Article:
Larry Flemming is our Quality Control & Maintenance Planner at Battle River Power Coop (BRPC). Larry has been with BRPC for 13 years and was hired as a General Foreman. Before BRPC, Larry worked for 36 years in the utility industry. Larry is a highly qualified member of our team, being a Journeyman Power Lineman (1977), Journeyman Power System Electrician (1986), and most recently a Safety Codes Officer (2018). He has shared with us his experience of being a 49-year veteran in the utility field:
How has your roles with BRPC changed since you joined?
I have held several positions with BRPC. Funny enough, I never actually worked in the position I was hired for. The job description changed from hiring to start date. I managed Construction and Vegetation Control before it was split into separate departments. I initiated separating them and hiring our own people initially to do the brushing permissions and presented the case for doing some of our own work. I managed construction (at one time three, four-man crews plus contractors), which included hiring people for crews. I helped hire at least six of our current field staff. And I have also managed the inventory for BRPC.
As a Quality Control & Maintenance Planner, what are your responsibilities?
The position has changed a lot, and currently I mostly work with the pole test crews and data to recommend which poles to replace in our system.
Quality Control and Safety Codes Inspections involves checking the work done by BRPC personnel as well as contractors we have hired to ensure it meets Provincial and Battle River Standards. The Inspection reports are reviewed by Municipal Affairs. Brenda Bone, one of our Project Administrators, has been the main support in working with Municipal Affairs and the Safety Codes Council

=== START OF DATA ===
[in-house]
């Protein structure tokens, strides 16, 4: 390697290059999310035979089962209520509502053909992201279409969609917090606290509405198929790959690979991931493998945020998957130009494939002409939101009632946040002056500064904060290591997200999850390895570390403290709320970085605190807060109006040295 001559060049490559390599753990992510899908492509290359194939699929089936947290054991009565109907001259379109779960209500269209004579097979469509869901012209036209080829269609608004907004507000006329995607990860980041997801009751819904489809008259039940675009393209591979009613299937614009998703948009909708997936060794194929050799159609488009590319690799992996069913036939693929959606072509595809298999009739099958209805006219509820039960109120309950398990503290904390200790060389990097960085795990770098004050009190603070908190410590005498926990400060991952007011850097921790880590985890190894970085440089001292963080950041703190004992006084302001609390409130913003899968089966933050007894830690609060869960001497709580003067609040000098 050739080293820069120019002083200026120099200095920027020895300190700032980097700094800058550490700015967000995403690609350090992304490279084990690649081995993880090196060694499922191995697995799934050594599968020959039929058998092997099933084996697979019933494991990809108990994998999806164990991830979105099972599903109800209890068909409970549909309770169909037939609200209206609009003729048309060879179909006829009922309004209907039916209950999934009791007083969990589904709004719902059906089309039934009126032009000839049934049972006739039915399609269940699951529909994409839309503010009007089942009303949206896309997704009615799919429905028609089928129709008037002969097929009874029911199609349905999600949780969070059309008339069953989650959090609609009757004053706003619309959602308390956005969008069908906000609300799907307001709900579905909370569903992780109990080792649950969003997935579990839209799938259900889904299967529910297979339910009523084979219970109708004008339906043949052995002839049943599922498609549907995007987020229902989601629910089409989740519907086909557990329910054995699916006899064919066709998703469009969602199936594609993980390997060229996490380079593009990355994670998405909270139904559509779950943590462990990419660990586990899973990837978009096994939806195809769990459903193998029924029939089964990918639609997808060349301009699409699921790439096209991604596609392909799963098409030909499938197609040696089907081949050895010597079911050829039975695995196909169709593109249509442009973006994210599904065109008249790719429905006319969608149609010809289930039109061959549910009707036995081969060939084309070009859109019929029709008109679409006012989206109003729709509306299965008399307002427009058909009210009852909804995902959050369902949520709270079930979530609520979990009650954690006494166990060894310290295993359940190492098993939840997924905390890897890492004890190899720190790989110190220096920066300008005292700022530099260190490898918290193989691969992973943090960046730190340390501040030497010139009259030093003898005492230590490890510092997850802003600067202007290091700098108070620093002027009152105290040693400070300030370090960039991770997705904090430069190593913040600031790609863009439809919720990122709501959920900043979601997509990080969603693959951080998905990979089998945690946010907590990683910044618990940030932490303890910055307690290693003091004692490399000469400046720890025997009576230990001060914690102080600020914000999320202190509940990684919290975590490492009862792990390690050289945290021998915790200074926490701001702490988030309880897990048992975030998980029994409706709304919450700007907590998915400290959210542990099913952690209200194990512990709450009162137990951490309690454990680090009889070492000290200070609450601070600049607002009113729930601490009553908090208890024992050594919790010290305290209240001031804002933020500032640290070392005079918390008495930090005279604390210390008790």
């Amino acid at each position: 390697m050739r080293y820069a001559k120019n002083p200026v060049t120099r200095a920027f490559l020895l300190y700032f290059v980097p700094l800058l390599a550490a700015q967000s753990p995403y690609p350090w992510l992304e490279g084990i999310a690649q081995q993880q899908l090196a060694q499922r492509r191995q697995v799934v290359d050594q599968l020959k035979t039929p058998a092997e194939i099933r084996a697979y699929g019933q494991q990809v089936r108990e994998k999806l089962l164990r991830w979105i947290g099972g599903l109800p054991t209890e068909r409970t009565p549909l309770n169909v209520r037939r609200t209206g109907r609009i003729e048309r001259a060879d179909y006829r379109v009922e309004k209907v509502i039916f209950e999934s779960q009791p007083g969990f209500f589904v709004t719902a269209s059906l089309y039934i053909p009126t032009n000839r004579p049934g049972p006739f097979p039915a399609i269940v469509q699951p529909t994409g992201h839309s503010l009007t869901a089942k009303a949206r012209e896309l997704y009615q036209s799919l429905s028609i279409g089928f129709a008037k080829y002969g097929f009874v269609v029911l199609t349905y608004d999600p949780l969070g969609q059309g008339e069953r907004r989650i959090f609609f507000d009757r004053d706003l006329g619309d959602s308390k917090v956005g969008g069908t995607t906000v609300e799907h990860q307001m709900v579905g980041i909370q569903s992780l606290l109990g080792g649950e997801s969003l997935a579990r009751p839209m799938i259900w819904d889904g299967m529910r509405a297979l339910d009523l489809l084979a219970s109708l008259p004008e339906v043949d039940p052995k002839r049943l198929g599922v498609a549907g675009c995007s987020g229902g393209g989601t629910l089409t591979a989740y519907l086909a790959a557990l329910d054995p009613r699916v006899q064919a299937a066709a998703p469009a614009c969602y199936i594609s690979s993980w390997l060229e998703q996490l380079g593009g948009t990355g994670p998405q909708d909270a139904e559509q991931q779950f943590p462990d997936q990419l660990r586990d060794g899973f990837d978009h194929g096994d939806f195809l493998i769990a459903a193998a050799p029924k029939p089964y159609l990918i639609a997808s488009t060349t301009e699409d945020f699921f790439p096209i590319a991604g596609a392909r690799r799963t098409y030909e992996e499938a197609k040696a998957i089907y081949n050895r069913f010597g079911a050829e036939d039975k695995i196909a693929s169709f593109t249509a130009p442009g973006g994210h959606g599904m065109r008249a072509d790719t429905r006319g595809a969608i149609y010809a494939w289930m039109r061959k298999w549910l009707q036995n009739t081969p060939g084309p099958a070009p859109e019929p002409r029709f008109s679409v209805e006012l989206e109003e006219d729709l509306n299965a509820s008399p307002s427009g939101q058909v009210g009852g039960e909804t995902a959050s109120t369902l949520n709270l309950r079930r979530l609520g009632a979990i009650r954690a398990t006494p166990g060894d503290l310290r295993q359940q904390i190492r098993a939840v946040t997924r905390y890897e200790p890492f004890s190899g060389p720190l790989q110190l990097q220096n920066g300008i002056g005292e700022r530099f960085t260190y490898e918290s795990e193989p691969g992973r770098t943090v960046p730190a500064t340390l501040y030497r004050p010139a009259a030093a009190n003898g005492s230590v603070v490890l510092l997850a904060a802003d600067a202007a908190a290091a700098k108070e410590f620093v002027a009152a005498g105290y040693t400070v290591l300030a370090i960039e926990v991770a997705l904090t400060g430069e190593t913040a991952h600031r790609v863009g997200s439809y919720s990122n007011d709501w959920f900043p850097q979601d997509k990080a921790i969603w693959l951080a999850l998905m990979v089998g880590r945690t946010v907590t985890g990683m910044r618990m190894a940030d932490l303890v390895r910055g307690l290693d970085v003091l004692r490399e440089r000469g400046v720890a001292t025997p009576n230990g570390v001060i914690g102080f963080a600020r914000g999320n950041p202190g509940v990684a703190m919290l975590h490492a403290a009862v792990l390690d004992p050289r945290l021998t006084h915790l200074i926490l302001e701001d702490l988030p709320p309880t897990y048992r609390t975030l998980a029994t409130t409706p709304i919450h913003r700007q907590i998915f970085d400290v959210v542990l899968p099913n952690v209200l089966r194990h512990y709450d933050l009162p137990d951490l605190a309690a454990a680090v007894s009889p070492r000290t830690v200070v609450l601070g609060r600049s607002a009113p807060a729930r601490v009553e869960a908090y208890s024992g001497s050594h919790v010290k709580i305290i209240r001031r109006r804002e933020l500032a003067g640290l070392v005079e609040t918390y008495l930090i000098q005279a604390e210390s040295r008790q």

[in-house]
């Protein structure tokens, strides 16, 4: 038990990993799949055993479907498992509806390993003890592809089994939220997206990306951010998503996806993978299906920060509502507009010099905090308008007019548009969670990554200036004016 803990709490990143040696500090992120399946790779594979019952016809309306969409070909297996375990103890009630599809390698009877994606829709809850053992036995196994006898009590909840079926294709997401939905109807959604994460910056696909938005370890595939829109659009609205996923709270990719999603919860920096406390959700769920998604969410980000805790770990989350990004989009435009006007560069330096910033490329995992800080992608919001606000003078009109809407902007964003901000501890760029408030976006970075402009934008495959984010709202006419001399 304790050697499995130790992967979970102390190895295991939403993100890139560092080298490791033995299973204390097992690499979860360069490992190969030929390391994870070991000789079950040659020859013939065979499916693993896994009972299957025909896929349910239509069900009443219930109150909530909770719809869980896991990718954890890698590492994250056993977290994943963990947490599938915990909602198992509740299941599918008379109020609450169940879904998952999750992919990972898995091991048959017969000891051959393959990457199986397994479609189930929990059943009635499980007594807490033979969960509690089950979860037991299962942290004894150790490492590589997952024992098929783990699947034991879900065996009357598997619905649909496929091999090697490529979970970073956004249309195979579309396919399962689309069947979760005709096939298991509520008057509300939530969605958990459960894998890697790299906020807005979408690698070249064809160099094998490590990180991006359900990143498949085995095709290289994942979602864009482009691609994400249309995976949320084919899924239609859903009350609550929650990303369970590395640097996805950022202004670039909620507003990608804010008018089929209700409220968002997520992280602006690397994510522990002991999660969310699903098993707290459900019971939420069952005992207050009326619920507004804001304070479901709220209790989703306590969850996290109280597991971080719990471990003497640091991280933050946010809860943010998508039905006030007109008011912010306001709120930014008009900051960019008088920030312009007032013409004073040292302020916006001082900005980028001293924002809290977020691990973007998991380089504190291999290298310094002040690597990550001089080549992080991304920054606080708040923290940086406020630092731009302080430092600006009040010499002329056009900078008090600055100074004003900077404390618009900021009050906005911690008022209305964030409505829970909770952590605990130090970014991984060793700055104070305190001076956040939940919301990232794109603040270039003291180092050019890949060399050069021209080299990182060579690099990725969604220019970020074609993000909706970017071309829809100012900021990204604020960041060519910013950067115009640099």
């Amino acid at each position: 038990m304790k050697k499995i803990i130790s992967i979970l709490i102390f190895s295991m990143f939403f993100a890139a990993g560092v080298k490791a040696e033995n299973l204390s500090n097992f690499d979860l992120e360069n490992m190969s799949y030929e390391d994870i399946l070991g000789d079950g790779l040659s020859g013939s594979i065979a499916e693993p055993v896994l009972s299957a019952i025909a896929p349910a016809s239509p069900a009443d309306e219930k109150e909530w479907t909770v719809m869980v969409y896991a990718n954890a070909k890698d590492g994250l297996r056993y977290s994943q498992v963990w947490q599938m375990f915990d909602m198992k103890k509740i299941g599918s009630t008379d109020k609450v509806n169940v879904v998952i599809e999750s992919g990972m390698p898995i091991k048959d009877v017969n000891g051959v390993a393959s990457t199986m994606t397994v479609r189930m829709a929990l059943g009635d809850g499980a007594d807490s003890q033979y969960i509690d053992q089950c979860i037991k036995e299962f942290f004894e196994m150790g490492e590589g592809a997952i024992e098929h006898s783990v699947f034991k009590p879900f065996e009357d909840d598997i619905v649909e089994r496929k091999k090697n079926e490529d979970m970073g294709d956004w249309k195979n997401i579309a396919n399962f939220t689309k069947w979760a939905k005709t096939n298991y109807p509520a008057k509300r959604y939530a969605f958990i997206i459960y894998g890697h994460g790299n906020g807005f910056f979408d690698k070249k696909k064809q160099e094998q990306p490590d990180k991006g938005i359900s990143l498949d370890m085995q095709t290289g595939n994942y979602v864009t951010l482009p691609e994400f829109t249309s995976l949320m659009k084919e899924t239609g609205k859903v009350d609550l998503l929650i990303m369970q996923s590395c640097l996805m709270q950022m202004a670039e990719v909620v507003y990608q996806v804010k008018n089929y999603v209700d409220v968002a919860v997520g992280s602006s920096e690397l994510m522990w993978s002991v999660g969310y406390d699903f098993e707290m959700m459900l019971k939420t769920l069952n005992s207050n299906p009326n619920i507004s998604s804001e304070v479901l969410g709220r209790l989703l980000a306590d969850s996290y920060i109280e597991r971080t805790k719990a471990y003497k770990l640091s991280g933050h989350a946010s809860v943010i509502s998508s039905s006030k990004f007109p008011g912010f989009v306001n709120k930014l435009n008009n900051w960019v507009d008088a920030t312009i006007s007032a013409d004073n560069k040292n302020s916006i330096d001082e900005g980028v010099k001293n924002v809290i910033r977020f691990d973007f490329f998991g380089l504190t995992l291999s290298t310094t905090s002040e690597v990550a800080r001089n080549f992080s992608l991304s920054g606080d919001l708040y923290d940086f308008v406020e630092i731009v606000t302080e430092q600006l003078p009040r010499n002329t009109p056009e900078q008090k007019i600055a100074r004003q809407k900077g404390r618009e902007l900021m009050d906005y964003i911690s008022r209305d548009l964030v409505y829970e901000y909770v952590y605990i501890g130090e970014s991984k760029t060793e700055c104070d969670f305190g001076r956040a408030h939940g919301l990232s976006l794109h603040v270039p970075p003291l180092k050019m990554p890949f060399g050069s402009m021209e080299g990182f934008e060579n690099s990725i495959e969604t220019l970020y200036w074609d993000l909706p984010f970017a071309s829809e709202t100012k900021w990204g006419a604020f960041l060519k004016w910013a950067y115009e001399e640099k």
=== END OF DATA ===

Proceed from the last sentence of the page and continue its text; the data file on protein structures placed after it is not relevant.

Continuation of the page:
Is the role primarily office or field based?
I would say about 50/50. It depends somewhat on the size of jobs being inspected. The larger jobs mean more field time.
What would a typical day look like?
I get to the office before 7:00am, open the shop, make coffee, and check e-mails. A normal day has me meeting with BRPC System Planning & Engineering Manager, Kevin, and Operations Manager, Curtis, to see if anything has come up that they need me to help with. After that, I plan inspections and other work to be as efficient as possible for scheduling when to visit locations.
Biggest challenges (then and now) facing a Quality Control & Maintenance Planner? We are lucky to have people, both our staff and contractors, that have a professional attitude toward the work they do. This takes a lot of the challenges out of inspections. The weather can be very detrimental and causes a lot of rescheduling of inspections.
What would make the job of a Quality Control & Maintenance Planner easier? Provincial Standards don’t always seem to keep up with reality. farm and other equipment have become larger, but our lines and pole size have not changed over the years. Some jobs may be considered up to code could still result in a hazard. Changing Regulations and Standards can be a complicated process due to all the different interests that need to be addressed.
What changes have you seen in the utility industry since you started in the industry? Safety has been a major change. Powerline Technicians used to free-climb with no harness and no belting until you reached the position you were working from. Today belting is mandatory, and technicians must be belted in with fall restriction anytime they are 10+ feet above the ground. Grounding the line was a personal decision and for today it is industry standard to ground a line. Even clothing for Powerline Technicians has changed. Now, workers need fire retardant and high visibility clothing.
Equipment has also changed throughout the utility industry. Radial arm diggers have replaced bar and spoon and the old derrick type diggers. There are bucket trucks and Powerline Technicians deal with more live line work.
Education has come a long way for Powerline Technicians. Very few Powerline Technicians had any formal training in the early 1970s; now most have gone through or are in the process of apprenticeship training programs.